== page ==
“Convergence” is the term increasingly used to describe the intermingling of disciplines in next-gen academic research facilities. Embodied by today’s moonshot-type initiatives targeting big picture-level discovery, convergence has been dubbed “the next scientific revolution.” It is characterized by collaboration among experts in multiple fields of endeavor tackling the major scientific problems of our time. From a facility perspective, convergence goes beyond the organizational progression that has seen traditional departmental siloes challenged by the move to multidisciplinary, interdisciplinary, and transdisciplinary or clustered research. It brings together many diverse specialties, from biomedicine to engineering to business to law, in a single place.
“Convergence is more than borrowing things from different fields and putting them together to solve a problem. It creates a new field that is at the intersection of existing disciplines,” says Chris Martin, AIA, principal of Wilson Architects, citing an explanation offered by Mark Lundstrom, an engineering professor at Purdue University.
“The problems faced in the 21st century are broader, more complex issues that require multiple disciplines to come together in a strategic way to address,” says Martin.
“Convergence is about networks and pulling people from outside the sciences into the mix,” adds Cristianne Peschard, architect at Wilson Architects. “It requires people to think differently and work together. Their research is centered on a specific problem or issue rather than a discipline.”
Public Health on the Cutting Edge
As revolutionary as it is to the academic mainstream, today’s focus on convergent research is not without precedent. It has been a guiding principle at the nation’s schools of public health for decades. These institutions stand as an example because of the wide scope of the public health mission itself.
“All U.S. schools of public health have five core departments: biostatistics, epidemiology, environmental health, health education and behavioral sciences, and health policy and management,” explains Stephen Wisniewski, vice provost for data and information at the University of Pittsburgh. “The overall goal of these departments is to try to promote healthy lifestyles—with a large focus on the prevention of illness.”
At Pitt, this convergence promotes extensive collaborations, not only within the school but university-wide, with medicine, engineering, the law school, and social work, for example.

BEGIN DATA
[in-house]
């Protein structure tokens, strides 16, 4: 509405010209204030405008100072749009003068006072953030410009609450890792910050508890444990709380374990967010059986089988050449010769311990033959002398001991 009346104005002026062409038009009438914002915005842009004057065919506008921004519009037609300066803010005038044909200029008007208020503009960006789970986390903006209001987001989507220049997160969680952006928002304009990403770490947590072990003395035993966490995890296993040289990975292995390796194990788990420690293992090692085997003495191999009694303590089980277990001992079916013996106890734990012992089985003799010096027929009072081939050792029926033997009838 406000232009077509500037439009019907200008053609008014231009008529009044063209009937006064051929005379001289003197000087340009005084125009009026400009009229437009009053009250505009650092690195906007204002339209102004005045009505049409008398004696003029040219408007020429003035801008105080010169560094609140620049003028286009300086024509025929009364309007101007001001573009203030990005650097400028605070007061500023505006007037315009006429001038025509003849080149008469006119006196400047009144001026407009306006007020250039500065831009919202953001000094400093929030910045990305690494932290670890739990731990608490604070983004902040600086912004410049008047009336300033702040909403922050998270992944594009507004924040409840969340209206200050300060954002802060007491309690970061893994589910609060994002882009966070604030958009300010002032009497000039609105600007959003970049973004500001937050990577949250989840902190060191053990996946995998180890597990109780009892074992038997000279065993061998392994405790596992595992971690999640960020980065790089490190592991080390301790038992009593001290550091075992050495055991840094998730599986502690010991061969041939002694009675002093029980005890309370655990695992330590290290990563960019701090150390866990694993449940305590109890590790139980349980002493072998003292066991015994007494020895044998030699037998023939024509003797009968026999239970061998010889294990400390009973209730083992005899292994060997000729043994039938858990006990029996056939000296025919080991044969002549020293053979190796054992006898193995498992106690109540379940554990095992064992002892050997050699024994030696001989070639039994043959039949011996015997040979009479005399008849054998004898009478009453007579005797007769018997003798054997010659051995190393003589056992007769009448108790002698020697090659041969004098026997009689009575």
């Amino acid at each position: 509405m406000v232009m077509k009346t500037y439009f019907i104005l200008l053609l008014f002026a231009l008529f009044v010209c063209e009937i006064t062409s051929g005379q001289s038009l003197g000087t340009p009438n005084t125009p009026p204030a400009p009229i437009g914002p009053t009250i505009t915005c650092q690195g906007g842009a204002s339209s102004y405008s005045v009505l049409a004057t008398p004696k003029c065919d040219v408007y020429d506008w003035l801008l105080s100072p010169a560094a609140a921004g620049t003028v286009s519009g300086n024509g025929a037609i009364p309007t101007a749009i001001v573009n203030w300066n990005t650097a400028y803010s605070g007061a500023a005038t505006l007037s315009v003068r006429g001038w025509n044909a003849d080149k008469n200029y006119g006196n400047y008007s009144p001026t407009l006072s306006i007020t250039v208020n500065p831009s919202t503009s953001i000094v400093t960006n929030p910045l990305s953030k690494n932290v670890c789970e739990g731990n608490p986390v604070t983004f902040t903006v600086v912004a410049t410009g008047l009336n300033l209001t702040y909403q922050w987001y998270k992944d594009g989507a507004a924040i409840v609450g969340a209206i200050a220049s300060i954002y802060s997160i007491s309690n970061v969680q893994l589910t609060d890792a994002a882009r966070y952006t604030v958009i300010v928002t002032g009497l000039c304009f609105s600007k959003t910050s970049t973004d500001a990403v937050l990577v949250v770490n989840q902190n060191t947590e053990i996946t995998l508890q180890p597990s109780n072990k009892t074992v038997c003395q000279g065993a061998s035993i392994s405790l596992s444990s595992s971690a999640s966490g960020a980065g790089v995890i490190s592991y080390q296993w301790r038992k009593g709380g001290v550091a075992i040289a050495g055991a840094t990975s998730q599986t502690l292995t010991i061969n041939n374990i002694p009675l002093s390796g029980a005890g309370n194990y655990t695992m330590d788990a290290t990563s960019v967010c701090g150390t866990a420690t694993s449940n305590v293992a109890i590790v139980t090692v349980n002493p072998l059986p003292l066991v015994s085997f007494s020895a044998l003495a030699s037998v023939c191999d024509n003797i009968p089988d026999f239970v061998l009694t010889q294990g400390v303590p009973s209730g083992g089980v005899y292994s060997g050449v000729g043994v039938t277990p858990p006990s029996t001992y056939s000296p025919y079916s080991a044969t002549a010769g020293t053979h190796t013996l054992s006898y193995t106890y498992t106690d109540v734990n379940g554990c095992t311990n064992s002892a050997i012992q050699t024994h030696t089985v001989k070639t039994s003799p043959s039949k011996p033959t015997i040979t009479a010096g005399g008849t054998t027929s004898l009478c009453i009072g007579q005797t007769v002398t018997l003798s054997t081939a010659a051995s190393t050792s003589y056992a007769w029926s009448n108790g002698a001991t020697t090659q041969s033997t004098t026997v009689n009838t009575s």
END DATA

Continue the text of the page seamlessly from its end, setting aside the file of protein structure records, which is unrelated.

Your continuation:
“To get this idea of public health out to the community, we need to work with a lot of different people,” says Wisniewski. Now that public health schools have laid the groundwork, the model can scale up to the next level of convergence required by other problem-solving initiatives with a similarly broad reach, he suggests.
Five Keys to Foster Convergence Science
Martin lays out the five interconnected ingredients that promote convergent research: people, culture, governance, workspaces, and partnerships.
People encompasses both the institutional leadership that drives the vision to search for solutions to complex problems, as well as the educators and researchers committed to engaging in the mission. “The leadership level at the academy needs to support the vision,” says Martin. “They have the requisite experience in marshaling resources and providing guidance.”
Educators and researchers must possess both a breadth and depth of experience. “Convergent researchers need a T-shaped skill set: a broad understanding of the sciences so they can speak the language of all the people they are working with, and a real depth in a specific field,” says Peschard. “Diverse perspectives support innovation.”
Martin points out that many of the scientists involved in these initiatives are younger faculty already accustomed to working in environments with disparate groups of expertise. “They have been trained in this manner and expect to operate in this manner. They actively seek this kind of knowledge base and environment.”
Culture fosters convergence by recognizing that “there are a lot of people in a lot of different settings within the school, from the wet bench area to dry research to actual teaching environments,” says Wisniewski.
To bring these people together he advocates including as much interactive space as possible in the building, from a first-floor common room for coffee to workspaces created by whiteboard-equipped hallways. “You can have a hallway conversation and start working out a problem right there,” he says.
Peschard echoes this recommendation, adding that newsletters and conferences, both internal and external, let occupants know who is doing what where. They are also effective reminders of the purpose of the organization and cultivate a sense of belonging.
At Pitt’s graduate School of Public Health, culture “is woven through the entire strategic plan—in how we teach, do our research, and count our service, the big three for faculty,” relates Wisniewski.
Governance—how spaces, especially labs, are organized and managed—is another critical ingredient, raising issues related to space assignments, tenure, salary, and funding.
“The convergent ecosystem is at cross-purposes with the typical academic structure,” explains Martin. “You may actually have a building that is organized around an initiative or a series of initiatives, and schools or departments are all recruited into that environment.”
Institutions might need to revisit standard tenure parameters and “expand the rules of what it means to participate,” he says. Researchers have to relinquish their proprietary sense of lab ownership, understanding that sharing space is essential “to play in this state-of-the-art sandbox with their peers. Younger scientists are ready to dive into that kind of environment.”